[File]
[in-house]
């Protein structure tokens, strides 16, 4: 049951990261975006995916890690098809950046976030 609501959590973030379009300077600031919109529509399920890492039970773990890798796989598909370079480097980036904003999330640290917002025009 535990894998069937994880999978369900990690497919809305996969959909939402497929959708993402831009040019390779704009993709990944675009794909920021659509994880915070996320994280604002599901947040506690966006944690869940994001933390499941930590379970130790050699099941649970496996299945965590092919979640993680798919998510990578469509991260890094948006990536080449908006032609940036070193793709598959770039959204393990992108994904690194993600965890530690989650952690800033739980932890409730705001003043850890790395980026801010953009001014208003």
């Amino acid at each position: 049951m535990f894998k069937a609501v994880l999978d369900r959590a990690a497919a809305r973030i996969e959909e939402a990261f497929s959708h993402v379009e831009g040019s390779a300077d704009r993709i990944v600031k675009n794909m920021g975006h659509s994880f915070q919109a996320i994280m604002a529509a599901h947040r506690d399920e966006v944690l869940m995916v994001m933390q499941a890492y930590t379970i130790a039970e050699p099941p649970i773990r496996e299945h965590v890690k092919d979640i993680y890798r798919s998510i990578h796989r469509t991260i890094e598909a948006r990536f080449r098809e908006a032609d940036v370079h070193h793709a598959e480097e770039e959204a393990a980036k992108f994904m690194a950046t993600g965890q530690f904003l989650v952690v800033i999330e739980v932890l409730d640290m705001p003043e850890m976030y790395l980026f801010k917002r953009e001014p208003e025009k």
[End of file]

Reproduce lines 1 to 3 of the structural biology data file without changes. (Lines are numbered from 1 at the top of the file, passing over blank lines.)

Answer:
[in-house]
């Protein structure tokens, strides 16, 4: 049951990261975006995916890690098809950046976030 609501959590973030379009300077600031919109529509399920890492039970773990890798796989598909370079480097980036904003999330640290917002025009 535990894998069937994880999978369900990690497919809305996969959909939402497929959708993402831009040019390779704009993709990944675009794909920021659509994880915070996320994280604002599901947040506690966006944690869940994001933390499941930590379970130790050699099941649970496996299945965590092919979640993680798919998510990578469509991260890094948006990536080449908006032609940036070193793709598959770039959204393990992108994904690194993600965890530690989650952690800033739980932890409730705001003043850890790395980026801010953009001014208003």
């Amino acid at each position: 049951m535990f894998k069937a609501v994880l999978d369900r959590a990690a497919a809305r973030i996969e959909e939402a990261f497929s959708h993402v379009e831009g040019s390779a300077d704009r993709i990944v600031k675009n794909m920021g975006h659509s994880f915070q919109a996320i994280m604002a529509a599901h947040r506690d399920e966006v944690l869940m995916v994001m933390q499941a890492y930590t379970i130790a039970e050699p099941p649970i773990r496996e299945h965590v890690k092919d979640i993680y890798r798919s998510i990578h796989r469509t991260i890094e598909a948006r990536f080449r098809e908006a032609d940036v370079h070193h793709a598959e480097e770039e959204a393990a980036k992108f994904m690194a950046t993600g965890q530690f904003l989650v952690v800033i999330e739980v932890l409730d640290m705001p003043e850890m976030y790395l980026f801010k917002r953009e001014p208003e025009k």